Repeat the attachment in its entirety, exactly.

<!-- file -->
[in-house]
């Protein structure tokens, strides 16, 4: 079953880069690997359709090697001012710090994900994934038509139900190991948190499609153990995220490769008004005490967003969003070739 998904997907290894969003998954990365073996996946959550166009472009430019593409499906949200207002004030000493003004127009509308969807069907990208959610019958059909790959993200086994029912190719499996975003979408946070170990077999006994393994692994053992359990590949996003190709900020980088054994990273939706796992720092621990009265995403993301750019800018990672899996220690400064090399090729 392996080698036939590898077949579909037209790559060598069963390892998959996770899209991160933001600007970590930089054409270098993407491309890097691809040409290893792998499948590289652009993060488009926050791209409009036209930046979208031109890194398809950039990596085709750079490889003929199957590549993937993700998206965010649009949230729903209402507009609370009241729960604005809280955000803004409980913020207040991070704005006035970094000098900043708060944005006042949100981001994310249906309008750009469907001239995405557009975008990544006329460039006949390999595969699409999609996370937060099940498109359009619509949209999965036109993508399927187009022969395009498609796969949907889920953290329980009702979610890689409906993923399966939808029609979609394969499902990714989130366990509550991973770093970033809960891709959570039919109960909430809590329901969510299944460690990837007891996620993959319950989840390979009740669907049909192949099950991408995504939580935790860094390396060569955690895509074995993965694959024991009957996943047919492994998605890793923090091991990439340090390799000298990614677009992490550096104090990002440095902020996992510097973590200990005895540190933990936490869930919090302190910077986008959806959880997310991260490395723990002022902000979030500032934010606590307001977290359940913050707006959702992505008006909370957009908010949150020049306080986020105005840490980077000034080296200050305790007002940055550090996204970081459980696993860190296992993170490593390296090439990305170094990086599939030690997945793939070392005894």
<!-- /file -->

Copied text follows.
[in-house]
């Protein structure tokens, strides 16, 4: 079953880069690997359709090697001012710090994900994934038509139900190991948190499609153990995220490769008004005490967003969003070739 998904997907290894969003998954990365073996996946959550166009472009430019593409499906949200207002004030000493003004127009509308969807069907990208959610019958059909790959993200086994029912190719499996975003979408946070170990077999006994393994692994053992359990590949996003190709900020980088054994990273939706796992720092621990009265995403993301750019800018990672899996220690400064090399090729 392996080698036939590898077949579909037209790559060598069963390892998959996770899209991160933001600007970590930089054409270098993407491309890097691809040409290893792998499948590289652009993060488009926050791209409009036209930046979208031109890194398809950039990596085709750079490889003929199957590549993937993700998206965010649009949230729903209402507009609370009241729960604005809280955000803004409980913020207040991070704005006035970094000098900043708060944005006042949100981001994310249906309008750009469907001239995405557009975008990544006329460039006949390999595969699409999609996370937060099940498109359009619509949209999965036109993508399927187009022969395009498609796969949907889920953290329980009702979610890689409906993923399966939808029609979609394969499902990714989130366990509550991973770093970033809960891709959570039919109960909430809590329901969510299944460690990837007891996620993959319950989840390979009740669907049909192949099950991408995504939580935790860094390396060569955690895509074995993965694959024991009957996943047919492994998605890793923090091991990439340090390799000298990614677009992490550096104090990002440095902020996992510097973590200990005895540190933990936490869930919090302190910077986008959806959880997310991260490395723990002022902000979030500032934010606590307001977290359940913050707006959702992505008006909370957009908010949150020049306080986020105005840490980077000034080296200050305790007002940055550090996204970081459980696993860190296992993170490593390296090439990305170094990086599939030690997945793939070392005894």